Presentation on theme: "LOUSEOLOGY 101 Parent Information This program provides general information only. Consult your pediatrician with any specific questions or concerns about."— Presentation transcript:
LOUSEOLOGY 101 Parent Information This program provides general information only. Consult your pediatrician with any specific questions or concerns about exposure to or treatment of lice. Thanks to Tamalpais Valley School PTA for permission to use their presentation.
Purpose of Louseology 101 Public agencies in Marin County and throughout the Bay area have reported increased incidents of head lice Parent education can reduce incidents of head lice at school and in the community Hair to hair contact with another person with lice causes the spread of lice cases Children who travel, attend camps, play with others, go to movies and are active increase chances of contact There are many myths regarding the cause and treatment of head lice
THE NEED FOR EDUCATION So that we may better work together as a community to minimize lice infestation at school. We have pulled from various medical and scientific resources to bring you “Louseology 101.”
TOPICS OF DISCUSSION What are Lice? Know your Nits Louse Life-Cycle How will I know? At-Home Lice Checks Treatment Options Treatments - What to do: Keep your wits not your nits! Treating your residence Reminders Resources & Websites
WHAT ARE LICE? Adult head lice are whitish, grey or brown insects that are about 1-3mm in length. Adult head lice do not fly or jump - they are wingless and do not have back legs. They have six “front” legs and move through hair by climbing. Lice are spread by direct contact (head-to-head) and possibly by indirect contact (hats, etc.) Lice cannot survive off a human head for more than 24-48 hours.
KNOW YOUR NITS Female lice attach eggs (“nits”) to the shaft of the hair near the scalp. Nits are smaller than a pinhead and are very often mistaken for flakes of dry skin or other hair debris. Nits are securely stuck to the hair and you won’t be able to remove them with your fingers.
LOUSE LIFE CYCLE Nits hatch after about 7-10 days - the young lice are called “nymphs.” Empty egg shells remain attached to the hair after the nymphs are hatched. After about 10 days, nymphs become adults and are capable of laying new eggs. Nits like clean hair so there are no communities immune to the problem
HOW WILL I KNOW? Itching of the scalp is usually the first sign of a lice infestation - commonly behind the ears, at the nape of the neck, and along the lower hairline. Upon closer inspection, you may see nits or lice moving through the hair. Perform regular lice checks to ensure early detection!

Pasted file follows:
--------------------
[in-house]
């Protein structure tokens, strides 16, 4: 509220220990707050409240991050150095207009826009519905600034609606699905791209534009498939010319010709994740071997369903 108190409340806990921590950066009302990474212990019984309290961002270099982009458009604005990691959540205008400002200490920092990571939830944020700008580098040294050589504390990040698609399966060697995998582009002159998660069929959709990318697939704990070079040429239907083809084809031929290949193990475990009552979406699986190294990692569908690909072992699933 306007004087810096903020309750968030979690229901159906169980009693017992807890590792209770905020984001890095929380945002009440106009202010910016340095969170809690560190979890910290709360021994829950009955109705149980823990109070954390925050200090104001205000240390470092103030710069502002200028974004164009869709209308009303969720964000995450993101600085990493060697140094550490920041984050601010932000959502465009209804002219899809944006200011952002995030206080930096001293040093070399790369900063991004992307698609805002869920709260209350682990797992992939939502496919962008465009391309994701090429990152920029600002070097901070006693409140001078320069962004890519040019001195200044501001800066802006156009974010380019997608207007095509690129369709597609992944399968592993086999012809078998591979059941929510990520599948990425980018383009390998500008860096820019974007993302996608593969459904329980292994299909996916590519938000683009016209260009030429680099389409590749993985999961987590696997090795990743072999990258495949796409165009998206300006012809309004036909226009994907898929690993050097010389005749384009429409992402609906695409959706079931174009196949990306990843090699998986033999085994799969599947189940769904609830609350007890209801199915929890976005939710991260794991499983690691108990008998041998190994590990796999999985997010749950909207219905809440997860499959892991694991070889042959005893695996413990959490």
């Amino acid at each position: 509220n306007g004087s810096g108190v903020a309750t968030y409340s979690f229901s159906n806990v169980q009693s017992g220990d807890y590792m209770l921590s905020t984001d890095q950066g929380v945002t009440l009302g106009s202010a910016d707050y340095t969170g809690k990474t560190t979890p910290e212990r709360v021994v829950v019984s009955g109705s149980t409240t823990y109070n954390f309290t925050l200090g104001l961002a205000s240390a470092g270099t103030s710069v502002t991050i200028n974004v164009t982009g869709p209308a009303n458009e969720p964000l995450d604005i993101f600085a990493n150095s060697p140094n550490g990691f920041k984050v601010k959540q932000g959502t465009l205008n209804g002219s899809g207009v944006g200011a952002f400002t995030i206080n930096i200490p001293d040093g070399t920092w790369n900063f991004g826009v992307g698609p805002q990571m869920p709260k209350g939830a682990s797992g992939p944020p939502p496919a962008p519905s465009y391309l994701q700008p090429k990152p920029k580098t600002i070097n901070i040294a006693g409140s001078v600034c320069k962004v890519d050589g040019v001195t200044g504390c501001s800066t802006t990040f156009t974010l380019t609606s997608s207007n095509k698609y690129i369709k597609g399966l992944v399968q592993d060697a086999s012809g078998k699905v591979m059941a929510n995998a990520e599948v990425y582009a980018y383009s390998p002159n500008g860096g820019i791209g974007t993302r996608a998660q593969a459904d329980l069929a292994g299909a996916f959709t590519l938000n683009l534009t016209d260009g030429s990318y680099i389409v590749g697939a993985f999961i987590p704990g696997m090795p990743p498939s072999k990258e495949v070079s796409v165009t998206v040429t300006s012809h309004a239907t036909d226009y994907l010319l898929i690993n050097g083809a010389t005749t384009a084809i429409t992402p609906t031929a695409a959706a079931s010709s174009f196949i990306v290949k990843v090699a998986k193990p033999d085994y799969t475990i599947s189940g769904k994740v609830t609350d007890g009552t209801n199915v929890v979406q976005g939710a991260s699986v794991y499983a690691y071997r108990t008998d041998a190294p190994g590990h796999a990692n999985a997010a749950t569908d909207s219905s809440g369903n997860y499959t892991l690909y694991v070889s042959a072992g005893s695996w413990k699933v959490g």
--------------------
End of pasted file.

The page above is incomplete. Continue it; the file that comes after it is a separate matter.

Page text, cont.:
AT-HOME LICE CHECK Position child under good light. Begin at the nape of the neck, work your way along the lower hairline, and then move through the rest of the hair. Using either your fingers or lice- check sticks, part the hair into sections and check for adult lice or nits on the hair shaft.
AT-HOME LICE CHECK Remember: Nits will be firmly attached to the hair shaft. You will not be able to blow it away or pull it away with your fingers. Continue to check sections of the hair until satisfied there are no adult lice or nits present. If you discover adult lice or nits, follow appropriate notification procedures and treatment guidelines.
TREATMENT OPTIONS If you discover an infestation, check all members of the household and treat only if lice or nits are seen. Consult pediatrician or family physician if this is the first infestation or if you have any questions/concerns about treatment. Over-the-counter treatments containing PYRETHRIN (such as Rid) will kill only live lice and requires treatment 7-10 days later to kill any newly matured lice. Products containing PERMETHRIN (such as Nix) will kill both nits and lice for several days after treatment. The California Department of Public Health suggests treatment with products containing PERMETHRIN. Follow all product directions carefully. The California Department of Public Health suggests that alternative treatment measures using herbal remedies or oils are not effective. The MOST IMPORTANT part of any treatment regimen is repeated nit removal. Treatment shampoos will loosen the “glue” used to affix nit to hair, but manual removal of nits is ABSOLUTELY necessary!